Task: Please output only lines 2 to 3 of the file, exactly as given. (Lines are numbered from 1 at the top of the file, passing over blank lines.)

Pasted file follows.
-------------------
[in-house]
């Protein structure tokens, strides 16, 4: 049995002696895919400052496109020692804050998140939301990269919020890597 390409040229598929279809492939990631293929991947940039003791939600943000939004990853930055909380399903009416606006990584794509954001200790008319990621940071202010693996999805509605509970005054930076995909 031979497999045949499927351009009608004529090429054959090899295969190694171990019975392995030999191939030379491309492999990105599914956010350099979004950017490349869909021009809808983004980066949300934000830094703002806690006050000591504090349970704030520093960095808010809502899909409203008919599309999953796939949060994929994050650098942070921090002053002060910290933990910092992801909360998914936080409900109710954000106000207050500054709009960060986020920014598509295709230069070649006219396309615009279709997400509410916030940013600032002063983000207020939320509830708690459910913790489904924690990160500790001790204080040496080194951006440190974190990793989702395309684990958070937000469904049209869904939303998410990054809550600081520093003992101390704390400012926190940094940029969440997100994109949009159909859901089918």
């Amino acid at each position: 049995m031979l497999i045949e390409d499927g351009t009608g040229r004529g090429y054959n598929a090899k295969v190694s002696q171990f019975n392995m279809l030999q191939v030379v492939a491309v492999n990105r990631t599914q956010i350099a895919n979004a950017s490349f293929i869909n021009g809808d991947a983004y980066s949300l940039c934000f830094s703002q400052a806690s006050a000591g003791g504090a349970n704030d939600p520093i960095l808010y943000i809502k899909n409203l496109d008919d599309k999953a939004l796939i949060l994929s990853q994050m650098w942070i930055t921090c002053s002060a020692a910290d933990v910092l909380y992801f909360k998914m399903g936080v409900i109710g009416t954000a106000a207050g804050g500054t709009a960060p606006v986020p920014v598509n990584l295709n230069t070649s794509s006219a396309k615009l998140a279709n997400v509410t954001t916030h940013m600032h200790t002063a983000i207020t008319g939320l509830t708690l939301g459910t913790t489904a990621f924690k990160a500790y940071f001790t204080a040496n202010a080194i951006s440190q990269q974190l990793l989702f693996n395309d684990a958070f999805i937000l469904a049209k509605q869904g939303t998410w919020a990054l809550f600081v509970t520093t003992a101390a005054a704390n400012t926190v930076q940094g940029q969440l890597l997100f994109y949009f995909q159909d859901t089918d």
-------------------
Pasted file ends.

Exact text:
């Protein structure tokens, strides 16, 4: 049995002696895919400052496109020692804050998140939301990269919020890597 390409040229598929279809492939990631293929991947940039003791939600943000939004990853930055909380399903009416606006990584794509954001200790008319990621940071202010693996999805509605509970005054930076995909 031979497999045949499927351009009608004529090429054959090899295969190694171990019975392995030999191939030379491309492999990105599914956010350099979004950017490349869909021009809808983004980066949300934000830094703002806690006050000591504090349970704030520093960095808010809502899909409203008919599309999953796939949060994929994050650098942070921090002053002060910290933990910092992801909360998914936080409900109710954000106000207050500054709009960060986020920014598509295709230069070649006219396309615009279709997400509410916030940013600032002063983000207020939320509830708690459910913790489904924690990160500790001790204080040496080194951006440190974190990793989702395309684990958070937000469904049209869904939303998410990054809550600081520093003992101390704390400012926190940094940029969440997100994109949009159909859901089918």
């Amino acid at each position: 049995m031979l497999i045949e390409d499927g351009t009608g040229r004529g090429y054959n598929a090899k295969v190694s002696q171990f019975n392995m279809l030999q191939v030379v492939a491309v492999n990105r990631t599914q956010i350099a895919n979004a950017s490349f293929i869909n021009g809808d991947a983004y980066s949300l940039c934000f830094s703002q400052a806690s006050a000591g003791g504090a349970n704030d939600p520093i960095l808010y943000i809502k899909n409203l496109d008919d599309k999953a939004l796939i949060l994929s990853q994050m650098w942070i930055t921090c002053s002060a020692a910290d933990v910092l909380y992801f909360k998914m399903g936080v409900i109710g009416t954000a106000a207050g804050g500054t709009a960060p606006v986020p920014v598509n990584l295709n230069t070649s794509s006219a396309k615009l998140a279709n997400v509410t954001t916030h940013m600032h200790t002063a983000i207020t008319g939320l509830t708690l939301g459910t913790t489904a990621f924690k990160a500790y940071f001790t204080a040496n202010a080194i951006s440190q990269q974190l990793l989702f693996n395309d684990a958070f999805i937000l469904a049209k509605q869904g939303t998410w919020a990054l809550f600081v509970t520093t003992a101390a005054a704390n400012t926190v930076q940094g940029q969440l890597l997100f994109y949009f995909q159909d859901t089918d």